The smallest state in the United States and one of its most historic, Rhode Island is a magical destination in New England with 400 miles (644 km) of blissful coastline. The state was first settled by outcasts from the Massachusetts Bay Colony in 1636 and is nicknamed “The Ocean State” due to Rhode Island’s maritime roots and long coastline.
Despite its small geographical area, there are a surprising number of large cities and quaint coastal towns to discover throughout the nation’s 13th state. Cities in Rhode Island, such as Providence, Newport and Pawtucket, are some of New England’s legendary locations.
From the ritzy mansions in Newport to the small seaside hamlets where the ocean dictates much of the local culture and industry, Rhode Island is the place to discover cities and towns that define modern-day America.
- 20 Rhode Island Cities And Towns
- Cities In Rhode Island
- Towns In Rhode Island
20 Rhode Island Cities And Towns
Cities In Rhode Island
Providence, in Rhode Island’s northeast region, is The Ocean State’s official capital and its most populated city, making it an obvious first stop in Rhode Island.
Providence was founded by British-born Puritan Roger Williams in 1636, making it one of the oldest and most historic permanently inhabited settlements in the United States.
The city quickly developed into a bustling maritime hub along the shores of Narragansett Bay during the 17th and 18th centuries and is today the third most-populated city in New England after Boston and Worcester.
With stunning coastal views and historic landmarks, Providence treats visitors to an array of attractions, including the annual WaterFire festival, the RISD Museum and the Providence Performing Arts Center.
On the shores of Narragansett Bay, roughly 33 miles (53 km) from Providence, lays the city of Newport, a charming coastal destination that’s long been associated with sailing and American aristocracy.
Newport has long been a popular vacation destination and was the summertime destination of choice for John F. Kennedy and Dwight D. Eisenhower during their presidential terms.
There are several preserved 19th-century summer mansions in modern-day Newport to gawk at.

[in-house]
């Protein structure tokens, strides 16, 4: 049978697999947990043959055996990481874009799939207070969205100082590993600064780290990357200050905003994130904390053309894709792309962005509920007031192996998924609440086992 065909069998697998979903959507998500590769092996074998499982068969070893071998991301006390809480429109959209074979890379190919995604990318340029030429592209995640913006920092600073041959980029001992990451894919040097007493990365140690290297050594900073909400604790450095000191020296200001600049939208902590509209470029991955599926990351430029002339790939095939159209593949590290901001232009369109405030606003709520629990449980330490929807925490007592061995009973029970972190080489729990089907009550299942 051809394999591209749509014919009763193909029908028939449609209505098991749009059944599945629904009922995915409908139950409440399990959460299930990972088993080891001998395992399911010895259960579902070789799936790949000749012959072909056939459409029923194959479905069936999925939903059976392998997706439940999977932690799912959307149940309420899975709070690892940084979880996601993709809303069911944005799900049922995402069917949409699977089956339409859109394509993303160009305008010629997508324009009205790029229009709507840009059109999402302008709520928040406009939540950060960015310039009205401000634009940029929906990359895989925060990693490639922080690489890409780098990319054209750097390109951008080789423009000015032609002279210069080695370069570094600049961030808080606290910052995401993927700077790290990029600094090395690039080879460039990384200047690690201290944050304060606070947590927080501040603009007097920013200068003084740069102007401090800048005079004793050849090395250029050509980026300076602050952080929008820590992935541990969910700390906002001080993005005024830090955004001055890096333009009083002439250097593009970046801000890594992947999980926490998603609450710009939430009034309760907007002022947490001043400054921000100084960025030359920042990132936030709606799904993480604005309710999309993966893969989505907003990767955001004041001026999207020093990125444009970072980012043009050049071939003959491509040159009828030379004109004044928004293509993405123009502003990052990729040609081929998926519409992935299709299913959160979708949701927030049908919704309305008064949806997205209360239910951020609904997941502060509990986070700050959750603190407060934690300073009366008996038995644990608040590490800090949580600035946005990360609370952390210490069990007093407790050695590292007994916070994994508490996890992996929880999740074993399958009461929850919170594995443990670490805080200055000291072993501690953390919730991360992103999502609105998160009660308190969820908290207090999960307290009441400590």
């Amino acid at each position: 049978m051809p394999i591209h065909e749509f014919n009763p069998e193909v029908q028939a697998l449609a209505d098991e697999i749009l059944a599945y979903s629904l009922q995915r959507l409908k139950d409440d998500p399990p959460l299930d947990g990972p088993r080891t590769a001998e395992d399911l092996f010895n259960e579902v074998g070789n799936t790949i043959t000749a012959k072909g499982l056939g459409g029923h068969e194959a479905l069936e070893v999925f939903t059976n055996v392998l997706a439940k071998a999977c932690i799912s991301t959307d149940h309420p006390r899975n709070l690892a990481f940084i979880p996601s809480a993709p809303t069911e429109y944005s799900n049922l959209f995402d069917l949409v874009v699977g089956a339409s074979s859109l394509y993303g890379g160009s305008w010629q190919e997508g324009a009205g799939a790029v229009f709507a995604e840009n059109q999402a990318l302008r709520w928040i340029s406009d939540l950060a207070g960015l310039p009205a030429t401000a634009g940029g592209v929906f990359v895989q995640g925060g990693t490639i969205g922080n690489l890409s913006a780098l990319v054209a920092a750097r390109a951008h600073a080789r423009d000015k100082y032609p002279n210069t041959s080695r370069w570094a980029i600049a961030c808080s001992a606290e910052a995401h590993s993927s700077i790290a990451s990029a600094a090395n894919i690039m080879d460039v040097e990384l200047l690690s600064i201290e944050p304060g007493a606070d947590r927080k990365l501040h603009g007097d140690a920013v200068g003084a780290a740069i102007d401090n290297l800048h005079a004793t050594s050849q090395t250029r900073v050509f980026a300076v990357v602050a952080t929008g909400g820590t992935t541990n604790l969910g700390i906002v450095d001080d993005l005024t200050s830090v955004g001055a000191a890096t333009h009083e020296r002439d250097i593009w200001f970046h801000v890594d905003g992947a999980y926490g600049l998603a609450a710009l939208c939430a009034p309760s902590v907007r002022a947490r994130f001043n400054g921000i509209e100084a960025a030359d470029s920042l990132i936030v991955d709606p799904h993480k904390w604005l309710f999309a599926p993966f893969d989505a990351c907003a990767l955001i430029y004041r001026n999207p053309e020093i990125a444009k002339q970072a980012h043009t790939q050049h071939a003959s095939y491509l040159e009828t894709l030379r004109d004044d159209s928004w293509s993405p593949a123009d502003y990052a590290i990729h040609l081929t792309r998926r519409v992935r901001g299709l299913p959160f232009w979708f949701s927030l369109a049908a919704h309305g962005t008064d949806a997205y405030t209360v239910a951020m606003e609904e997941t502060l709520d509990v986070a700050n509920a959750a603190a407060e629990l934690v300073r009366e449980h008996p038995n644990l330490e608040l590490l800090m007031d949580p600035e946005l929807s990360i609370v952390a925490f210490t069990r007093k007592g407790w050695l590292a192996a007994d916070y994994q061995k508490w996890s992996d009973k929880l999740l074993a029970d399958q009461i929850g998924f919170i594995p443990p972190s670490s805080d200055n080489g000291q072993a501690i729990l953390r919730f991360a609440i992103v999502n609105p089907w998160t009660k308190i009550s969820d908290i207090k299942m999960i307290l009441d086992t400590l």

The city was established in 1639 by several members of the initial Portsmouth settlement and is famous for hosting the first US Open Tennis Championship in 1881.
From the stunningly preserved 19th-century mansions along the Newport Cliff Walk to the International Tennis Hall of Fame, there’s much to take in throughout this iconic mid-sized Rhode Island city.
With a population of more than 75,000 people, enough to make it the fourth-largest city in Rhode Island, Pawtucket is dripping with history and is credited with being the birthplace of the United States Industrial Revolution.
Pawtucket was founded in 1671 by Joseph Jenckes Jr. when Jenckes purchased 60 acres (24 ha) of land in the region, with the city’s name derived from the native Algonquian word meaning “river fall”.
The city has shed much of its industrial past.
Today, It is a truly cosmopolitan city with many tourist attractions to explore, such as the Old Slater Mill National Historic Landmark, the Lincoln Woods State Park and McCoy Stadium.
The third-largest city in The Ocean State in terms of population, Warwick, situated right in the geographic middle of Rhode Island, is a timeless destination with more than 39 miles (63 km) of uninterrupted coastline to explore.
Warwick was shoved firmly into the national spotlight when in 1772, the first conflict between the British and the Americans broke out just outside modern-day Warwick.
The Gaspee Affair conflict preceded the infamous Boston Tea Party events.
Both incredibly scenic and richly historic, Warwick dazzles visitors with attractions such as the Goddard Memorial State Park, the Warwick Center for the Arts and the Clouds Hill Museum.
Known throughout Rhode Island, thanks to its recognition as the northernmost city in the state, Woonsocket, with its population of roughly 43,000 inhabitants, is the ideal platform to explore The Ocean State and neighbouring Massachusetts in one visit.
Founded during the 1820s, the exact origin of Woonsocket’s name remains a mystery however, it’s generally believed that the name is derived from the native Nipmuc people who inhabited the area before the British arrived.
Woonsocket has many attractions, such as the Museum of Work & Culture and the St Ann Arts & Cultural Center, and is only 53 miles (85 km) from downtown Boston.
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Both a suburb of Providence and a fully-autonomous independent city, Cranston is the second-largest city in Rhode Island by population.
It’s home to excellent shopping, bars and restaurants ranging from casual to upscale dining.